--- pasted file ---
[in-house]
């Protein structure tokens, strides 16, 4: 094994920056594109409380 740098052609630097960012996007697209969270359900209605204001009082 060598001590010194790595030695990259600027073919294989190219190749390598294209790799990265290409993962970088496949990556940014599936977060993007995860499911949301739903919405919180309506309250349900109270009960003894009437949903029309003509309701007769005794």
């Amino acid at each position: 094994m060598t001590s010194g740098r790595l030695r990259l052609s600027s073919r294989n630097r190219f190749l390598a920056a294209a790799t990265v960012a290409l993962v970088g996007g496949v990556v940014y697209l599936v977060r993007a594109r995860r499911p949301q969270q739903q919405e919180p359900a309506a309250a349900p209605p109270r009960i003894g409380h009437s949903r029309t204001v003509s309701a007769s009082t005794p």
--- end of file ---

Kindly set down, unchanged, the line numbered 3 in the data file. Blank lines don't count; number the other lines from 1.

């Amino acid at each position: 094994m060598t001590s010194g740098r790595l030695r990259l052609s600027s073919r294989n630097r190219f190749l390598a920056a294209a790799t990265v960012a290409l993962v970088g996007g496949v990556v940014y697209l599936v977060r993007a594109r995860r499911p949301q969270q739903q919405e919180p359900a309506a309250a349900p209605p109270r009960i003894g409380h009437s949903r029309t204001v003509s309701a007769s009082t005794p």